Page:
The WP Act too provides lists of species of both flora and fauna which need to the protected from increasing commercialisation of animal goods in form of trading of endangered species, uses of their skin for beauty products, selling off their horns in the black market and further being used in medical by-products. The law brings all these malpractices under its supervision. The act also controls the hunting of wild animals, protection of national parks and sanctuaries, restrict the illegal trade of wild animals, and articles. Section 39 specifies that any wild hunted animal found, killed, fed, alive, or dead shall be the property of the state government. Likewise, Section 9 of the act prohibits the hunting of wild birds.


Our legislative provisions and judicial pronouncements make an effective case for animal rights. But since no rights and laws can be absolute, regulation of animal rights is a must. Therefore, time and again judicial pronouncements have become voices of the animals and their rights.

In 2014, Supreme Court’s landmark judgment in decisions banning the bull-taming festival ‘Jallikattu’ can be described as a watershed moment in terms of animal rights. It not only recognised that animals have a constitutional right to life under Article 21 of the Constitution as well as the right to dignity and fair treatment.

In a landmark judgement of Punjab and Haryana High Court, it was observed that “entire animal kingdom including avian and aquatic are declared as legal entities having a distinct persona with corresponding rights, duties and liabilities of a living person”, touching the matter of animal rights in the purview of Fundamental Rights.

The latest judgment by Delhi High Court states that stray dogs have the right to food and citizens have the right to feed them. The Court observed that “we have to show compassion towards all living creatures. Animals may be mute but we as a society have to speak on their behalf. No pain or agony should be caused to the animals. Cruelty to animals causes psychological pain to them. Animals breathe like us and have emotions. The animals require food, water, shelter, normal behaviour, medical care, self-determination.”

In 2006, the Bombay High Court passed an important ruling, wherein any film meant for public viewing in which animal is used or filmed, has to obtain a certificate from the Animal Welfare Board of India. It safeguards animals from being exploited or ill-treated during filmmaking.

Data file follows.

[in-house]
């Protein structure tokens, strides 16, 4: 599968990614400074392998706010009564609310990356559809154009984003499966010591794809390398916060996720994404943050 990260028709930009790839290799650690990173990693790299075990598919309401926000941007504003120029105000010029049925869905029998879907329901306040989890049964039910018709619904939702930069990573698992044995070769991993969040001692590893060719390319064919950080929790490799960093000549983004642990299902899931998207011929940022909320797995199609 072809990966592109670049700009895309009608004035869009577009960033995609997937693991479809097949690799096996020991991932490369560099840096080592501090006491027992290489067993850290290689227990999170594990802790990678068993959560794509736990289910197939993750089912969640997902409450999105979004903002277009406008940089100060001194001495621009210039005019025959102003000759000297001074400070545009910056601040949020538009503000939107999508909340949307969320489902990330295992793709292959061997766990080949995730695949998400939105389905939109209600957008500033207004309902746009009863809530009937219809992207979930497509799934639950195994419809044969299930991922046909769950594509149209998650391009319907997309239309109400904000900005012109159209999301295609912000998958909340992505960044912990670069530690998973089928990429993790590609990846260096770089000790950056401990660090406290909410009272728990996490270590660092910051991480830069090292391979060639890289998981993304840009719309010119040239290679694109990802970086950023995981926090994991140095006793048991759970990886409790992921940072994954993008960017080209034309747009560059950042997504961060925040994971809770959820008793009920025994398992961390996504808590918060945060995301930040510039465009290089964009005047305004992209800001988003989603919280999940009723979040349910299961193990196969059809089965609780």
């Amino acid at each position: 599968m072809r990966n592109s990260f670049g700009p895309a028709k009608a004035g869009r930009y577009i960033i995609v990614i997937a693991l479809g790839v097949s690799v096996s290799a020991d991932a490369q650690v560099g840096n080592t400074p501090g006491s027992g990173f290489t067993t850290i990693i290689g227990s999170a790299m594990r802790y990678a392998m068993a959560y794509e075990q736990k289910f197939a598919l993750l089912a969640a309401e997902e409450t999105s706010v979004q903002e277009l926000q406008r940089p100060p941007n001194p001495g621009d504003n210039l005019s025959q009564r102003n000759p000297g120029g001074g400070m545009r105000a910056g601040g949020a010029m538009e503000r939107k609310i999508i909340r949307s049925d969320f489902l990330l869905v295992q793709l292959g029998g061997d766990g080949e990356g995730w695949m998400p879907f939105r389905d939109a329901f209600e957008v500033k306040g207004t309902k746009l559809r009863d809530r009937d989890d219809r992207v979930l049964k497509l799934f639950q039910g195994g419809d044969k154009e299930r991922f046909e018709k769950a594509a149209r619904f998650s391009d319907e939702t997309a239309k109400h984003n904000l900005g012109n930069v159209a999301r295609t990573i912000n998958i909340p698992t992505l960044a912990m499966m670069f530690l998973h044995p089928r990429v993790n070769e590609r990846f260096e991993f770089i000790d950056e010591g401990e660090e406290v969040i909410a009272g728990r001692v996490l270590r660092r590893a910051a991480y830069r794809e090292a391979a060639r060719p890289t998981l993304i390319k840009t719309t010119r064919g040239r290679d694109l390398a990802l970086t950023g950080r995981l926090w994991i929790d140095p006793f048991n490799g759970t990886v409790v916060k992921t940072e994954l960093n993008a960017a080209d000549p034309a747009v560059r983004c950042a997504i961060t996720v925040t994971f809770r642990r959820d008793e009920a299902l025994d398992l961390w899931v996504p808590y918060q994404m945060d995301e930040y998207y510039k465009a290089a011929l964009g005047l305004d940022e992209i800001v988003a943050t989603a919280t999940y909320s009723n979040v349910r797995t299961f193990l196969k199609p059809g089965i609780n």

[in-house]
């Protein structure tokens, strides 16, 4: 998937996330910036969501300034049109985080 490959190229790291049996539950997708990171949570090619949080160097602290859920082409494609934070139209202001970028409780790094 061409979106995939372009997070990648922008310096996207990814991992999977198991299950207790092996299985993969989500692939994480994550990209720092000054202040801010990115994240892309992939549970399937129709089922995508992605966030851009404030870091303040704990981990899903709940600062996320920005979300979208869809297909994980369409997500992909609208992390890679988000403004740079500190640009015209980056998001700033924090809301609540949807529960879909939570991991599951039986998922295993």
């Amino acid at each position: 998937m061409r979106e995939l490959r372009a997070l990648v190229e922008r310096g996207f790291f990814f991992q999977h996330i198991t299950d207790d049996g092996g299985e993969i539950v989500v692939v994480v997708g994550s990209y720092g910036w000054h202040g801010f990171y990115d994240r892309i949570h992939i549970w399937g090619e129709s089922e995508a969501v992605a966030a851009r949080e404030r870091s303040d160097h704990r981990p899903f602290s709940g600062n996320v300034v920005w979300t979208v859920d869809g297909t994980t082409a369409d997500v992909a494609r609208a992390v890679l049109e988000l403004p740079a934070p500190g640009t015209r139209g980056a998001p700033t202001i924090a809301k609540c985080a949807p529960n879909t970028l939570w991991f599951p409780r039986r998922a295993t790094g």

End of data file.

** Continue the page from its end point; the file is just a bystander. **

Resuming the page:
In 2014, Supreme Court banned the illegal transport of cattle to Nepal for the Gadhimai festival that played a crucial role in bringing down the number of animals sacrificed that year.


The Central government has already initiated the process of amendment of the PCA Act and other viable alternatives are being made for safeguarding the interest of animals at large. Some of the observations are as under:

In the present scenario of Covid-19, when every country is researching making successful medication and vaccines to end this pandemic, millions of mice, cats, dogs, rabbits etc are the ones on whom the trial is being done. This kind of horrible environment exposes animal cruelty. Through the Drugs and Cosmetics Rules (Second Amendment) 2014, animal testing for cosmetic products was prohibited all over India. But this subject needs more attention in today’s time. The present legislation in India needs to be modified by making more stringent laws.

Over the years illegal trafficking and poaching of animals across the borders have led to overexploitation of certain species to the point that their survival has become difficult and caused further cruelty to them. Wildlife resources must be managed sustainably and conserved by the law. For which the Indian Penal Code, 1860, under sections 428 and 429 constitutes that killing, poaching or torturing animals is a cognisable offence and is required immediate FIR and rigorous imprisonment which may extend to up to five years or fine or both.  

There should be finer and stricter rules implemented for the transportation of livestock in India. The amended motor vehicle rule is one such step in this direction which provides that vehicles without special licenses for such transportation should not be ply on roads and a healthy and safe environment should be provided to these animals. The excessive overloading of animals, permanent partition for transportation of individual animals, health checks up can be some of the additions. 

Shelter homes are the need of the hour. An animal that has been mistreated needs support and sometimes immediate for which there should be shelter homes with viable facilities. There should be proper checks and regulations with timely inspection of these shelter homes.

There should be 24/7 medical centres for animals, especially domesticated pets.

The PETA India suggested some regulations mandating the use of anaesthetics before castration and replacement of cruel practices. 

The PCA Act needs refined and stern punishment. The drafted bill has increased the fine three times the cost of animals or Rs 75,000 with the imprisonment of three years that may extend to five or both, has been proposed.